CHAPTER 44
PRESERVING BIOLOGICAL DIVERSITY IN THE TROPICAL FORESTS OF THE ASIAN REGION

JOHN SPEARS

Forestry Adviser, World Bank, Washington, D.C.

A range of agriculture, forestry, fiscal, and other policy initiatives will be needed if the Asian Region is to preserve a significant proportion of its remaining 300 million hectares of biologically diverse tropical forests and to sustain a timber industry beyond the year 2000. These forests have been reduced by one-half since the turn of the century. To contain this forest encroachment effectively, a multidisciplinary approach and top-level political commitment will be needed.

STATUS OF THE REGION’S CLOSED FORESTS

Closed forests, i.e., tropical forests with a closed canopy as opposed to open grasslands savannah, cover 300 million hectares and account for about one-third of the land area of Asia. About 20% of the forest area has been logged over. Approximately 500 million cubic meters of fuelwood and 100 million cubic meters of industrial wood are produced each year. The forest industries of the Region annually generate more than US$5 billion in foreign-exchange earnings.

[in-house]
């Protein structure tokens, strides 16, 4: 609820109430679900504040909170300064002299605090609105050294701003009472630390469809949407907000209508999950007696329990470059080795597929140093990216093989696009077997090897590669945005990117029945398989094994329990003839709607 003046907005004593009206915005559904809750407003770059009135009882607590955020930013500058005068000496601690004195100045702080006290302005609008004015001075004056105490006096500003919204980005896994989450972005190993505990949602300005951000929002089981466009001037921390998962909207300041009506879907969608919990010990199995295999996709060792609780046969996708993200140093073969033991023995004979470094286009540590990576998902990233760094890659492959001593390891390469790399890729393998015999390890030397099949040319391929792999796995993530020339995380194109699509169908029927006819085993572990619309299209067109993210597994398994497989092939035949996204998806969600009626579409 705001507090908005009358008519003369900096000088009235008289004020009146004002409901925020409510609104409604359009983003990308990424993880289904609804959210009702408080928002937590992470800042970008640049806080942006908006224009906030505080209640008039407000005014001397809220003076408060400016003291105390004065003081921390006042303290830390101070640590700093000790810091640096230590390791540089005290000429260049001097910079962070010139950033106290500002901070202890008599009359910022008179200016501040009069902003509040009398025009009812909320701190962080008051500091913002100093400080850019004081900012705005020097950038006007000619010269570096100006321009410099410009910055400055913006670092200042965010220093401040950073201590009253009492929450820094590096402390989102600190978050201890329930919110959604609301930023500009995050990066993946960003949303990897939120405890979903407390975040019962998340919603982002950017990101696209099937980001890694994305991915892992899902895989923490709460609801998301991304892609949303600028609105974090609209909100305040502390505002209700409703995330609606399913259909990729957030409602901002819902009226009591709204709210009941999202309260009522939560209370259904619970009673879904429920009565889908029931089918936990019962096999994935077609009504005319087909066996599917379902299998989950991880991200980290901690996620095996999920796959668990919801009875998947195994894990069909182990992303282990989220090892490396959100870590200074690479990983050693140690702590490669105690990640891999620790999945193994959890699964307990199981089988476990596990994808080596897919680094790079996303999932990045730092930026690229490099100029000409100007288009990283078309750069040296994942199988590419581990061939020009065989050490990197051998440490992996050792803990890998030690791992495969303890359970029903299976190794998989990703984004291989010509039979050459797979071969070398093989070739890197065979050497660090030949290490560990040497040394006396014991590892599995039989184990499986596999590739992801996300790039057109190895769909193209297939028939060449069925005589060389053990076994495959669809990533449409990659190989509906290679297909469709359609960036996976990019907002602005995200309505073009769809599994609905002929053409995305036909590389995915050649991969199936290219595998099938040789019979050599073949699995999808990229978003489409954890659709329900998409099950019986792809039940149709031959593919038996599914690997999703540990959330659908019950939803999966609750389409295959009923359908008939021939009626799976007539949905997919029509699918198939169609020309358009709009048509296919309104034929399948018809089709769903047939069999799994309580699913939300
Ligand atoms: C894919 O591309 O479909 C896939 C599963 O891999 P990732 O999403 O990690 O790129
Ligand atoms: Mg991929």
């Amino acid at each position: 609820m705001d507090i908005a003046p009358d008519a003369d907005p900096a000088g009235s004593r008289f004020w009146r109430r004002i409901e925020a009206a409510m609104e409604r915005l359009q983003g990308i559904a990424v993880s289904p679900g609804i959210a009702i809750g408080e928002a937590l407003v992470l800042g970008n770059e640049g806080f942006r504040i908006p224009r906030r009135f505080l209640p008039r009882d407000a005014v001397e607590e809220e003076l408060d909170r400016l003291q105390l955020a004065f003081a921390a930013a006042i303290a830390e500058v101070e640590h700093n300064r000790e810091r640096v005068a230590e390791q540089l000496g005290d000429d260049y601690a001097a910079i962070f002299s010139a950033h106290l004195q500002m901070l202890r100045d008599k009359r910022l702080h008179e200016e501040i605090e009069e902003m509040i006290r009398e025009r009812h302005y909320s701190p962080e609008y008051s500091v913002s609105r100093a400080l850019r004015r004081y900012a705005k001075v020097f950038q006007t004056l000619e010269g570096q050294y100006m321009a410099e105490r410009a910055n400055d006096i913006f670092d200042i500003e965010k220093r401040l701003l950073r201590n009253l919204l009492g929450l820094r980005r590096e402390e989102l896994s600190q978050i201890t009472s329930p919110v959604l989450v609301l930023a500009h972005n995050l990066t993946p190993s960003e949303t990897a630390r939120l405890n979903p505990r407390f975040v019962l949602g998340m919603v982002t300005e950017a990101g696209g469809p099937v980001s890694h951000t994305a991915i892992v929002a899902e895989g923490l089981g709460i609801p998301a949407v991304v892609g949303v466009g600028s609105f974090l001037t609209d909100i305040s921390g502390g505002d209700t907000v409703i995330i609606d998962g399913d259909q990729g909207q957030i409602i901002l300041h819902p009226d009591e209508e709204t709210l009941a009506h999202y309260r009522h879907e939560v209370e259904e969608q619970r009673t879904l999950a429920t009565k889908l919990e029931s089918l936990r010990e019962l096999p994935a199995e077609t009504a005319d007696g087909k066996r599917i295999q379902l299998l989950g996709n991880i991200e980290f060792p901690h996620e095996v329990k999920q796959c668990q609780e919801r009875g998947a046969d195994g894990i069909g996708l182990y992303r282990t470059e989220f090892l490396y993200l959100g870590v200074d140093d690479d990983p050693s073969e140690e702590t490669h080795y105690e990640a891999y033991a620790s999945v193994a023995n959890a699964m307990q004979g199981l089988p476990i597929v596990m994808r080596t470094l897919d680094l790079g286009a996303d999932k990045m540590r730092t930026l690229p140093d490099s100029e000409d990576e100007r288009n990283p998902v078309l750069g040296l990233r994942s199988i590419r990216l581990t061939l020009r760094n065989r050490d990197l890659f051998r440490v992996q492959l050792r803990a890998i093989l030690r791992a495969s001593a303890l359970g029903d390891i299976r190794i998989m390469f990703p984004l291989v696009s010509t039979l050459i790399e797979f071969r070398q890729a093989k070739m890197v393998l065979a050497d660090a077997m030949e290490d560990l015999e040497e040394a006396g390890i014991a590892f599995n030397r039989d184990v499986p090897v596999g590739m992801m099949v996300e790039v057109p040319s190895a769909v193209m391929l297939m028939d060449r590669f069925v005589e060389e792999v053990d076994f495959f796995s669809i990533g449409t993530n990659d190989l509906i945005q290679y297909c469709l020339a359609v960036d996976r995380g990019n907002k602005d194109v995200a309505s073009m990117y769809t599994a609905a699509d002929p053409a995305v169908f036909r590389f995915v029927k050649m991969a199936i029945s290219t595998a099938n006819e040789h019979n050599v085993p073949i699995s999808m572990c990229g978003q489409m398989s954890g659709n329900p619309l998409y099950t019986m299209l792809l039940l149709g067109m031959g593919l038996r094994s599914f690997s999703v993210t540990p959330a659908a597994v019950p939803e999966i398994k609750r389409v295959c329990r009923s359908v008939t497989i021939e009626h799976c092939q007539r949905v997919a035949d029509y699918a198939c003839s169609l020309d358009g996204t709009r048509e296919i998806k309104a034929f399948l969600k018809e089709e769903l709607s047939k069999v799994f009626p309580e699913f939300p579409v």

Wood removals in most countries exceed the sustainable yield of the forests, and investment in forest management and reforestation is annually running less than one-third that needed to replace what is being cut. According to the Food and Agriculture Organization (FAO/UNEP, 1981), only 13% of the forest area is being managed for sustained yield. Annually, some 1.8 million hectares are being lost to agriculture. In some countries of the Region, such as Nepal and Bangladesh, virtually all the natural forests will disappear before year 2000 unless swift remedial action is taken.



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